As an Australian citizen, I affirm my loyalty to Australia and its people, whose democratic beliefs I share, whose rights and liberties I respect, and whose laws I uphold and obey.
To some people they are some of the most sweetest-tasting words they have ever spoken; to some they are just words—once said, they will be quickly forgotten; and to others, they have been forced out and taste like poison, because they stand for the opposite of that person's values. These are the Islamic State supporters who hate our democratic values, who are disgusted by our civil rights and freedoms and will do everything they can to subvert, disobey and overthrow or laws and replace them with their sharia law.
Support for sharia law shows a clear sign of extreme radicalization; shows a split or divided loyalty to Australia and a clear sign of allegiance to hostile foreign powers; and attacks democratic principles found in Australia's Constitution and therefore is a clear sign of seditious or treasonous behaviour worthy of investigation and possible charges. It is an indisputable fact, backed up by many daily, gruesome and brutal examples, that states, countries and communities which support and enforce sharia law allow the death penalty by beheading or stoning to be imposed from a religious court on those found guilty of being homosexual, adulterous or choose to become atheists; allow their governments to torture, mutilate and remove the limbs of those, including children, found guilty by a religious court of property offences, including theft; allow their governments to strip women of the basic civil rights of freedom of thought, religion, assembly and equality before the law; allow their governments to discriminate against women by making it illegal for them to attend sporting fixtures, drive, drink alcohol, smoke, have sex before marriage, appear in public without a male chaperone, and seek an education; allow their government to encourage, tolerate or turn a blind eye to female genital mutilation and forced marriages; and allow their government to encourage, sanction, tolerate or turn a blind eye to the reintroduction of human trafficking and slavery.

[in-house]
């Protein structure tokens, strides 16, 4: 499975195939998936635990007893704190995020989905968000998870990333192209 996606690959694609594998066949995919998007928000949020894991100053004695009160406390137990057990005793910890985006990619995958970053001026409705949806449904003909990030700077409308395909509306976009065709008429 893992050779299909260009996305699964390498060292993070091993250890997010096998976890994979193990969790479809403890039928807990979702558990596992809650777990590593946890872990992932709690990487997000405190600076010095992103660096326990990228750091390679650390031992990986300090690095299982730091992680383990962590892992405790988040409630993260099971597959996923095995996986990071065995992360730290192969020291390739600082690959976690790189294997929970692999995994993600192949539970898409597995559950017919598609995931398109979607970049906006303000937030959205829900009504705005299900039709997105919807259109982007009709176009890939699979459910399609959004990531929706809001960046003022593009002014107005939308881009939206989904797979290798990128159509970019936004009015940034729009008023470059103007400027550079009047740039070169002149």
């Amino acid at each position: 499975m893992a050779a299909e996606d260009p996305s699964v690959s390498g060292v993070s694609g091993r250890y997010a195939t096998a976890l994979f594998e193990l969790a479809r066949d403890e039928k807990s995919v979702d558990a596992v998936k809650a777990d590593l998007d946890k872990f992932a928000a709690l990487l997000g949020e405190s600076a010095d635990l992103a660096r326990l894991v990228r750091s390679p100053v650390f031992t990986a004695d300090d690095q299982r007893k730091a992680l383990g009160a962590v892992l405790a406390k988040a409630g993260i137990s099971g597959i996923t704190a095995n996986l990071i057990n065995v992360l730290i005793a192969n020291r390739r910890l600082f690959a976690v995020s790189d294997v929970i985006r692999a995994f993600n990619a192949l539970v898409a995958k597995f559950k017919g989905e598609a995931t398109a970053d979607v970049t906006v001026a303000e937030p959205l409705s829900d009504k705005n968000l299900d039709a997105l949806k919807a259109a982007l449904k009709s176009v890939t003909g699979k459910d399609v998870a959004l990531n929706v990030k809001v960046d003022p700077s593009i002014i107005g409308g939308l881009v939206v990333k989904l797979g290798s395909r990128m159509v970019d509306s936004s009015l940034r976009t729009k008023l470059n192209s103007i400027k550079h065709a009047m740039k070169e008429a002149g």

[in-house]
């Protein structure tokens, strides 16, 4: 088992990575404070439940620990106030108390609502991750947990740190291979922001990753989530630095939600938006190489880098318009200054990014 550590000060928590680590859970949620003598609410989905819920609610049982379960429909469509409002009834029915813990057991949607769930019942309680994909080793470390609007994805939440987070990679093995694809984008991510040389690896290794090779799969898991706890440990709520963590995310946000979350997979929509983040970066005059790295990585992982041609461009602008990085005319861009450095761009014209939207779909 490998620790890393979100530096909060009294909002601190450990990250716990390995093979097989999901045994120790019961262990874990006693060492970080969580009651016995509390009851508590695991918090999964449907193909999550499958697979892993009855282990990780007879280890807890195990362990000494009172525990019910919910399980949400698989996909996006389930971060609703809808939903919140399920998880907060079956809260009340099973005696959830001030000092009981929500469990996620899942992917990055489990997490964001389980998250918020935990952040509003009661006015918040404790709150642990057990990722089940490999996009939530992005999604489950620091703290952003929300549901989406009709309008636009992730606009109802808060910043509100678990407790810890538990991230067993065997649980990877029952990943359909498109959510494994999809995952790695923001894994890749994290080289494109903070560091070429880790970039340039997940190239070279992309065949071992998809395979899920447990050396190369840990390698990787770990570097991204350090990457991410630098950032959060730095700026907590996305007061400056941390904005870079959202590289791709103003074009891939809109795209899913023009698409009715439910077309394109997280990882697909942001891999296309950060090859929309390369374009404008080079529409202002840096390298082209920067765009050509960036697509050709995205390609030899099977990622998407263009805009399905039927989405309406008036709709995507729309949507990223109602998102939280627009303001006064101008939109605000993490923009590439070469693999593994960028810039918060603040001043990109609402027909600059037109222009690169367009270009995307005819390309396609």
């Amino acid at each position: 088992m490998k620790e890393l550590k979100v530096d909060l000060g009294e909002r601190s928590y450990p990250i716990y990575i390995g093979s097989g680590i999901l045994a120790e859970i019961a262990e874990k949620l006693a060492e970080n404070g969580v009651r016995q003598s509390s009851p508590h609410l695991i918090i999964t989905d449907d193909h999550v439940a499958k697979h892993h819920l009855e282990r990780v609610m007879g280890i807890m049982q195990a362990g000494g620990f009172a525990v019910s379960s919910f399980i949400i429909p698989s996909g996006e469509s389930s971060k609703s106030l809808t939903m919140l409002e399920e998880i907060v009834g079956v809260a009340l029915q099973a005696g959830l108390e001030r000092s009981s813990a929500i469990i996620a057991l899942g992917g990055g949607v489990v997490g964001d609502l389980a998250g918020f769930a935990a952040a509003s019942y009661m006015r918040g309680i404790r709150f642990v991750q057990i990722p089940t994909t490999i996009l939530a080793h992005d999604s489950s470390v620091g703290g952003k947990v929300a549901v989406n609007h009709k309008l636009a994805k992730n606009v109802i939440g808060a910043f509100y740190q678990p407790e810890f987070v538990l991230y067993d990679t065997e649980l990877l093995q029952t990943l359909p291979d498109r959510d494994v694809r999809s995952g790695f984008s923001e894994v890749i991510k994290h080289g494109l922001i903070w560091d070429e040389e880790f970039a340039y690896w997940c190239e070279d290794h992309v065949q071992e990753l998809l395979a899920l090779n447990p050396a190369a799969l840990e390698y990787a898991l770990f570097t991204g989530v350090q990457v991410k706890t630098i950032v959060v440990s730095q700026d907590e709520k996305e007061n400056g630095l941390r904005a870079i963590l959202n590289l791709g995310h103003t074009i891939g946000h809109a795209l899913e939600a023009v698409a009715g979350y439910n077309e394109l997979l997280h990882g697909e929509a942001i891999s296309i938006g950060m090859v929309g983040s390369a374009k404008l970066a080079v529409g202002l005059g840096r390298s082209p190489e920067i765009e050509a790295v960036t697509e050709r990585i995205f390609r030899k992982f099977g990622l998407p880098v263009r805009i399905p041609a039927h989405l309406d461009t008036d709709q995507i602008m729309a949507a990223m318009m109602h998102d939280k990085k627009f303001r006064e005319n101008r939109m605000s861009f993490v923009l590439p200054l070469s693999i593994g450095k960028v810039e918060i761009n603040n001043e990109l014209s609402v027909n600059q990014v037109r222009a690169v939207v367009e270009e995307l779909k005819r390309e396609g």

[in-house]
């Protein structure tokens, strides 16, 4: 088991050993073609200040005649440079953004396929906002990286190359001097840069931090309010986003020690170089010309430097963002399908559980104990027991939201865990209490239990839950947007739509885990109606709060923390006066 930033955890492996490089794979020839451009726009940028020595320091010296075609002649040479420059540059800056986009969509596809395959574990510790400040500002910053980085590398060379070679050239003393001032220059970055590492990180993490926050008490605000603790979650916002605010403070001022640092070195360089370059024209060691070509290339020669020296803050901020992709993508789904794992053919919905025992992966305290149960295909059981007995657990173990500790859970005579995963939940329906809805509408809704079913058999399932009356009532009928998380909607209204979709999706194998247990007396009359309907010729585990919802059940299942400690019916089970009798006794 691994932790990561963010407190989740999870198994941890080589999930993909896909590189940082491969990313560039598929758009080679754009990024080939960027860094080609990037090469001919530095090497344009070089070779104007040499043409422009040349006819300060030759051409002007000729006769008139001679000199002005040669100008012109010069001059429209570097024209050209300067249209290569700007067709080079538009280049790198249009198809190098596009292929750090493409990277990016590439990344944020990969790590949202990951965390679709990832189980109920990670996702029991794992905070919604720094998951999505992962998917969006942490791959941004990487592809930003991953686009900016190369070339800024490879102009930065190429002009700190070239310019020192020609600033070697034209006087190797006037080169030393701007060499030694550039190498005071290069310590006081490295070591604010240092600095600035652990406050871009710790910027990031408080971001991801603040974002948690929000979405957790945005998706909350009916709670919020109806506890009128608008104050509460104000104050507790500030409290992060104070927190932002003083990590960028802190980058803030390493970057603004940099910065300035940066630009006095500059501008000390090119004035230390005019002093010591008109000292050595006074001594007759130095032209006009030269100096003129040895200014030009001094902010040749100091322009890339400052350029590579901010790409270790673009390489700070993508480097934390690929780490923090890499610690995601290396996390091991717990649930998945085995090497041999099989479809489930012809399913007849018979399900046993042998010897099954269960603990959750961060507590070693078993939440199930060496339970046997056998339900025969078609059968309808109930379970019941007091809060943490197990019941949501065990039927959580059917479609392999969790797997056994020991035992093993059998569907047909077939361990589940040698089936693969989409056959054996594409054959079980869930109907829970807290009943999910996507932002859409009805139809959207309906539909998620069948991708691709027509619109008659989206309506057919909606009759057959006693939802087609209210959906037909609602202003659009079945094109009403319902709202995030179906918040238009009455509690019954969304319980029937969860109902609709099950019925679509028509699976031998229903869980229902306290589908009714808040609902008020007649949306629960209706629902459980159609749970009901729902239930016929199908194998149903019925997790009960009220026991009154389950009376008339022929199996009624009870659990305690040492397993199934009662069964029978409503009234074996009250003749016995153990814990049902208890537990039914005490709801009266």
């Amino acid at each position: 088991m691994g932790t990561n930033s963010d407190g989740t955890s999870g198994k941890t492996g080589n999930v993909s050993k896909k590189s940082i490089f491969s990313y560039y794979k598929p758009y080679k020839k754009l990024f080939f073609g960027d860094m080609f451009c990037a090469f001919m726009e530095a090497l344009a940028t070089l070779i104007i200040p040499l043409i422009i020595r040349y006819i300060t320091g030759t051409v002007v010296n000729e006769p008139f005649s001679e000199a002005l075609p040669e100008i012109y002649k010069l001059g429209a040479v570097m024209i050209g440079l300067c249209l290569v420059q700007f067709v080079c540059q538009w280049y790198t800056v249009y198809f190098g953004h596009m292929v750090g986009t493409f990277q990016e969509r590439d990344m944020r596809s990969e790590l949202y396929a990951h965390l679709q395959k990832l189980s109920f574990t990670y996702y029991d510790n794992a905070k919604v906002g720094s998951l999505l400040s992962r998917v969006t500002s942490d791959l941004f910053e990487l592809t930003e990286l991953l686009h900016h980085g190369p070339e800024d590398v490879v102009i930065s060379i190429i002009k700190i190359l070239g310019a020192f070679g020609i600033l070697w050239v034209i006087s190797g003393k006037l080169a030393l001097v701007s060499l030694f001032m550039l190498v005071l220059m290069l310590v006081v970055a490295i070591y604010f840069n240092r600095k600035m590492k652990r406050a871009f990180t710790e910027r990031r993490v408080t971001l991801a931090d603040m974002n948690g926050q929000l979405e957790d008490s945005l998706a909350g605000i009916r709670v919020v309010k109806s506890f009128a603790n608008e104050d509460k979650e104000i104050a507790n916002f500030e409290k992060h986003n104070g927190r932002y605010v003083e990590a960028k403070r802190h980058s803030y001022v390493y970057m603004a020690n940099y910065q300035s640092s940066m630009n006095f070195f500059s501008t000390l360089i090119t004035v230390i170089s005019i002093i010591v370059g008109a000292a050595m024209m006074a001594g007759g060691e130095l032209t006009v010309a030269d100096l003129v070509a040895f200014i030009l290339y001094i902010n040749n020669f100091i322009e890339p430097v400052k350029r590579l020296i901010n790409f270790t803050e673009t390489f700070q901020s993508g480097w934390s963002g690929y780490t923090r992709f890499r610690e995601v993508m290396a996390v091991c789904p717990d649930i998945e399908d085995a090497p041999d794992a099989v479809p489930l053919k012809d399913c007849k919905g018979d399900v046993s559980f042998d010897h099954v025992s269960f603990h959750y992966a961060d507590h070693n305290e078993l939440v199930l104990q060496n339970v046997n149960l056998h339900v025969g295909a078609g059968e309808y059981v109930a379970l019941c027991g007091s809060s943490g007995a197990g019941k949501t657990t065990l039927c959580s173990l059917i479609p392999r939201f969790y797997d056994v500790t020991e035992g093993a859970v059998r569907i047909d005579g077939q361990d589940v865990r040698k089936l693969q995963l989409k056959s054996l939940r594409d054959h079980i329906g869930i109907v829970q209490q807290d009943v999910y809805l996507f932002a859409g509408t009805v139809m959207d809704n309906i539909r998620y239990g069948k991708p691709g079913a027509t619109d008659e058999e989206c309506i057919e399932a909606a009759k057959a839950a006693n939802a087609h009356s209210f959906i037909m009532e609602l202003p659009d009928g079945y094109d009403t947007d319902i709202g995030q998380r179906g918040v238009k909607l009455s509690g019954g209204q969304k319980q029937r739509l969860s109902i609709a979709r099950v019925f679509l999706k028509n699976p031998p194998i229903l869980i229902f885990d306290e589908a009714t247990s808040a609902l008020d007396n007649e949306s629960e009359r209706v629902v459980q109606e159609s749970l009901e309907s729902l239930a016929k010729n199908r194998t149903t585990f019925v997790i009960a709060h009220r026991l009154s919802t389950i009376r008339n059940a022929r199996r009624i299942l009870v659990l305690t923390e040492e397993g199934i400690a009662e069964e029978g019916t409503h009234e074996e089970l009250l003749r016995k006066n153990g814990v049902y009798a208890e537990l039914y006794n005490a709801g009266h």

Surely many Islamic people can peacefully practise their religion without supporting and advocating for sharia, or the terrorists' law. I call on all Australian Islamic leaders and leaders of other religions to condemn those who do support sharia law. If they do not condemn sharia law then, at the very least, they should not be allowed to preach hate on Fridays to impressionable young minds. I also call on the Federal Police and the federal Attorney to use longstanding, existing laws and charge with treason or sedition those citizens who support in any way whatsoever the imposition of sharia, the terrorists’ law, in Australia.
One of the problems that immigrants, particularly people from the Middle East, have is that they have no respect for or understanding of our democratic beliefs. To a degree that is understandable, because in the Middle East there really are not many functioning democracies which show a respect for Australian human rights, liberties and the rule of law. Apart from Israel, which shines a light in a very dark and dangerous neighbourhood, the majority of the Middle East is ruled by corrupt governments which, putting it nicely, are antidemocratic.